A spokesperson for May said the Prime Minister wants to "tackle corporate irresponsibility and reform capitalism to make sure it works for everyone not just the privileged few".
Read more: Seven numbers explaining the demise of BHS
May's comments come after a joint inquiry by the work and pensions select committee and the business, innovation and skills select committee found that Green's family became "incredibly wealthy" during their 15-year ownership of BHS, leaving the retailer and its pension fund weakened to the point of collapse.
However, the inquiry also pointed to failures in corporate governance.
Shadow business, energy and industrial strategy minister Jon Trickett said what had happened at BHS was partly down to "individual greed" but was also "a failure of weak corporate governance structures".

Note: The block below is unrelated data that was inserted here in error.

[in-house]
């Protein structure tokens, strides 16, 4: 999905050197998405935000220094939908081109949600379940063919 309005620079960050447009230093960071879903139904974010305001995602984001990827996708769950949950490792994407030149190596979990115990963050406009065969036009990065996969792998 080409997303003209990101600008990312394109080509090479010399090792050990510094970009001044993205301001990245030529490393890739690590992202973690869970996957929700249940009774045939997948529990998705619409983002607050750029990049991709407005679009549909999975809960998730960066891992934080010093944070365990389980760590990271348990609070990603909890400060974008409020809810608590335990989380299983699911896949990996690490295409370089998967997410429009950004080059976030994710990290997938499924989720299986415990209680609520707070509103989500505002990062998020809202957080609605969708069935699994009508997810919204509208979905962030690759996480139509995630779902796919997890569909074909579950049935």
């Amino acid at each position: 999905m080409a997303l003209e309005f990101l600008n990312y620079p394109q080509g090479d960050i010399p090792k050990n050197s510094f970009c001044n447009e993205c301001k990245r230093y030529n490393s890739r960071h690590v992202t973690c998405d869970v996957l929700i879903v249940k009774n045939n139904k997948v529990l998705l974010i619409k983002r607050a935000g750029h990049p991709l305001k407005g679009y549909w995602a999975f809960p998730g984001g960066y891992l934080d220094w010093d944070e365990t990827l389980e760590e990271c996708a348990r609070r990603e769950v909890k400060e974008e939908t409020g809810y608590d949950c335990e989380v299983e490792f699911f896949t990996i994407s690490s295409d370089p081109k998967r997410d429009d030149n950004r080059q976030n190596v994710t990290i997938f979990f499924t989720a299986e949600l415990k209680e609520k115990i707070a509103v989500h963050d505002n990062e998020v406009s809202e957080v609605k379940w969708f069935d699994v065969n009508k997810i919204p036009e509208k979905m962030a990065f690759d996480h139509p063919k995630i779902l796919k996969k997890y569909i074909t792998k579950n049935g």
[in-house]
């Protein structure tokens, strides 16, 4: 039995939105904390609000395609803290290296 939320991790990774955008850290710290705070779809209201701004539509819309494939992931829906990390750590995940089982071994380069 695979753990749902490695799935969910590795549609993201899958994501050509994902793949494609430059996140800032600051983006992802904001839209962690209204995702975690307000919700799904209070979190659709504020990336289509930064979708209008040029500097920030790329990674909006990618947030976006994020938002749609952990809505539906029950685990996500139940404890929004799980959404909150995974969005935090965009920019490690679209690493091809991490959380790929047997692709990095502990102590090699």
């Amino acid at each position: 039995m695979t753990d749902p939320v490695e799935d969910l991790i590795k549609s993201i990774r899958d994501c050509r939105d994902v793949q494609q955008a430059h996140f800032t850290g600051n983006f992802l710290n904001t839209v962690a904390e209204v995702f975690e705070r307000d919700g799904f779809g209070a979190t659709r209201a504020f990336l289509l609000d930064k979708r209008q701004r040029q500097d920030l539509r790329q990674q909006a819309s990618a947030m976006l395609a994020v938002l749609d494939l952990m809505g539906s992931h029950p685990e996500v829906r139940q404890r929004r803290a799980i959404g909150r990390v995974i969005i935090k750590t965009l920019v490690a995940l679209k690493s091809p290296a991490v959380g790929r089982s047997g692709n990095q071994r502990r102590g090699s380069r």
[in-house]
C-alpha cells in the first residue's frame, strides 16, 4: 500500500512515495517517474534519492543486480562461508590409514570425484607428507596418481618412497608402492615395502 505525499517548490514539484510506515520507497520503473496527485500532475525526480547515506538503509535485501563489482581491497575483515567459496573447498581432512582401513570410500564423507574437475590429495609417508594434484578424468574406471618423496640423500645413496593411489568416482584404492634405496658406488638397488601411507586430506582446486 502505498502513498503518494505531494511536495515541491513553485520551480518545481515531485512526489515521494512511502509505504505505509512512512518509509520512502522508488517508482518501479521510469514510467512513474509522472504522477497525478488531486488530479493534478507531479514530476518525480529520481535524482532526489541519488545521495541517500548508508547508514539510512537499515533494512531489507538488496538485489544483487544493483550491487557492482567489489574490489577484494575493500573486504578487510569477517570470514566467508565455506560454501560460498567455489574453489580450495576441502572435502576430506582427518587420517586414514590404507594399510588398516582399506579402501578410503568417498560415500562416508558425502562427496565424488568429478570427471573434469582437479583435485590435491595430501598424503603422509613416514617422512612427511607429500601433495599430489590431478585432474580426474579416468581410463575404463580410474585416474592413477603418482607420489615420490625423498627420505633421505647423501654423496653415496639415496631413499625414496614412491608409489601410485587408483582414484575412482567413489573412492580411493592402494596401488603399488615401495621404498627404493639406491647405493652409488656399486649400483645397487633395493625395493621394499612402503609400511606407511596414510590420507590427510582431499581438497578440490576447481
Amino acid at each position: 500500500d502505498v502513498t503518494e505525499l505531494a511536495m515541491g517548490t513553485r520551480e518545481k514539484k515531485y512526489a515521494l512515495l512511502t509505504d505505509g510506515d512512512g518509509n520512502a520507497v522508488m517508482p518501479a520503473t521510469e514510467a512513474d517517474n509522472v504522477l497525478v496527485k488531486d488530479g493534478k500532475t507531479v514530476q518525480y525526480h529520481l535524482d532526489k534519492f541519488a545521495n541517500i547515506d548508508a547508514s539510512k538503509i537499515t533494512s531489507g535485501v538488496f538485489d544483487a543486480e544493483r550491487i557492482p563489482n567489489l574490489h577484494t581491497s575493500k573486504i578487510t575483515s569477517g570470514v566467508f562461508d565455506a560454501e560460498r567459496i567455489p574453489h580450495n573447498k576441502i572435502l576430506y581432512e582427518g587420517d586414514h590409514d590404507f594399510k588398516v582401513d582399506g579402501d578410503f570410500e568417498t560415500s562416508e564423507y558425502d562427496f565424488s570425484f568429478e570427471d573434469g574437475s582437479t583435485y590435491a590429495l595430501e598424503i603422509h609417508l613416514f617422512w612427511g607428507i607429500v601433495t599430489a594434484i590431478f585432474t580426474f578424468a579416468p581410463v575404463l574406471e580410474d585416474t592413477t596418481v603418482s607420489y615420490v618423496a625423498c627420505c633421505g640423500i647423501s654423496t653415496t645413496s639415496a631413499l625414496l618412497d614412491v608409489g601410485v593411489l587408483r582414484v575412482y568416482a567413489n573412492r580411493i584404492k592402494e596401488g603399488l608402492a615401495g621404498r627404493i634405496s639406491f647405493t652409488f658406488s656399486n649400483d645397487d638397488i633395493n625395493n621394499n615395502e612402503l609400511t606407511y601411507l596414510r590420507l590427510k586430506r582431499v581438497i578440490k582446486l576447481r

He urged the government to launch a review of how such companies are governed and how their professional advisers operate, according to the BBC.
The Institute of Director's head of corporate governance, Oliver Parry, said: "The business community will be very worried about the damage this episode will do to public faith in capitalism. Now is the time to take a fresh look at how large private-owned companies are governed. Just because a company is not listed on the stock market it does not mean there is no public interest in how it is run.
"After damning reports into BHS, and last week Sports Direct, there is a pressing need to work out how to raise levels of trust in how British companies are overseen."